Banks need to be ‘closely monitored’ as 95 per cent of the banking sector profit is concentrated in the five large banks, said anti-trust watchdog’s chief Rahat Kaunain on Wednesday.
The Competition Commission of Pakistan chairperson said that out of 51 banks in the country ‘high concentration of profit’ in only five banks is something that warrants scrutiny. Kaunain was speaking during an international conference organised by the Planning Commission and the United Nations Development Programme. The country’s five large banks are National Bank of Pakistan, MCB Bank, Habib Bank, Allied Bank and United Bank.
“Cartelisation has become a norm in Pakistan which is usually an exception in the rest of the world,” she added.
The CCP has vowed to take on the cartels but feels handicapped due to flaws in the judicial system. Under the law, the CCP can impose a penalty of up to Rs 75 million or 10 per cent of the company’s turnover after establishing violation of anti-trust law. However, the violators can appeal against the order in the higher courts, where cases end up being stalled for years. The CCP has established the existence of cartelisation in the sugar industry but sugar owners have managed to get stay orders from the high courts and even the Supreme Court of Pakistan, which barred the CCP from issuing a final order against the industry.
The chairperson said as many as 140 cases are pending in the courts. “The decision has to be announced by the relevant court at the earliest if the country wants to promote competition,” she added.
The anti-trust watchdog has imposed penalties of Rs7.3 billion so far but not a single penny has been paid so far.
She said Pakistan Procurement Regulatory Authority rules are not implemented in letter and spirit.
Kaunain said the element of rent-seeking was found in the telecom sector and the CCP established that there was a cartel in existence but the industry eventually got a stay order against the decision. The telecommunication companies have made cartel against services of balance inquiry and short messaging services, she added.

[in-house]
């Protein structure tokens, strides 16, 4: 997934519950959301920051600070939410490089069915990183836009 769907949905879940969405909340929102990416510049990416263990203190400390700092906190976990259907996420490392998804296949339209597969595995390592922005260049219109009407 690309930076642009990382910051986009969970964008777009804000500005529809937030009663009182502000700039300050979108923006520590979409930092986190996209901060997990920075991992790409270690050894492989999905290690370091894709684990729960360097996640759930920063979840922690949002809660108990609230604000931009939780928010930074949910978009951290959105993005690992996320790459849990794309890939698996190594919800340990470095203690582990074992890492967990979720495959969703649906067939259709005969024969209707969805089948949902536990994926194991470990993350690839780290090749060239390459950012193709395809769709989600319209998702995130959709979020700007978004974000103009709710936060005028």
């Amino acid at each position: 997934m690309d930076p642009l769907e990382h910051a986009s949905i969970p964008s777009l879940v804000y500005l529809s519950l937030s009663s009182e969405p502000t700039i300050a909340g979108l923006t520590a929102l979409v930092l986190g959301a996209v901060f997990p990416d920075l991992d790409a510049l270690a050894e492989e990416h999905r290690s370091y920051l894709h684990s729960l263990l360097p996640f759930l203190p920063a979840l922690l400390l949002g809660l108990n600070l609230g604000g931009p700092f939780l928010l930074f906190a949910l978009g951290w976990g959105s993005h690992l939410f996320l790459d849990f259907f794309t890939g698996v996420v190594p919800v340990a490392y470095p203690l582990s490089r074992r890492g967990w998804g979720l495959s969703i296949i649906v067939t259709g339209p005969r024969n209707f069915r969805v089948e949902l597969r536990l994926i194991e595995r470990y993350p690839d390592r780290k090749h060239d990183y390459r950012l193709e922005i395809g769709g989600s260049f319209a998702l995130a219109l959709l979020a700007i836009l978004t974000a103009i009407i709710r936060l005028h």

She said in the federal budget the government reduced the federal excise duty and abolished special excise on cement that should have resulted in the price falling by Rs50 to 60 per bag on July 1. However, the price went up to Rs400 per 50 kilogramme bag against the Rs344 per bag price on January 1.
She said the CCP should be financially independent and for that all the regulatory bodies should pay three per cent of their fines, as fees to the CCP as required under the law. Currently, regulatory bodies like Pakistan Telecommunication Authority, Oil and Gas Regulatory Authority, Pakistan Electronic Media Regulatory Authority and National Electric Power Regulatory Authority are withholding fees. The CCP is operated on grants from the federal government that undermines its financial independence. The government allocated Rs200 million for the CCP in the current financial year.
Published in The Express Tribune, July 14th, 2011.
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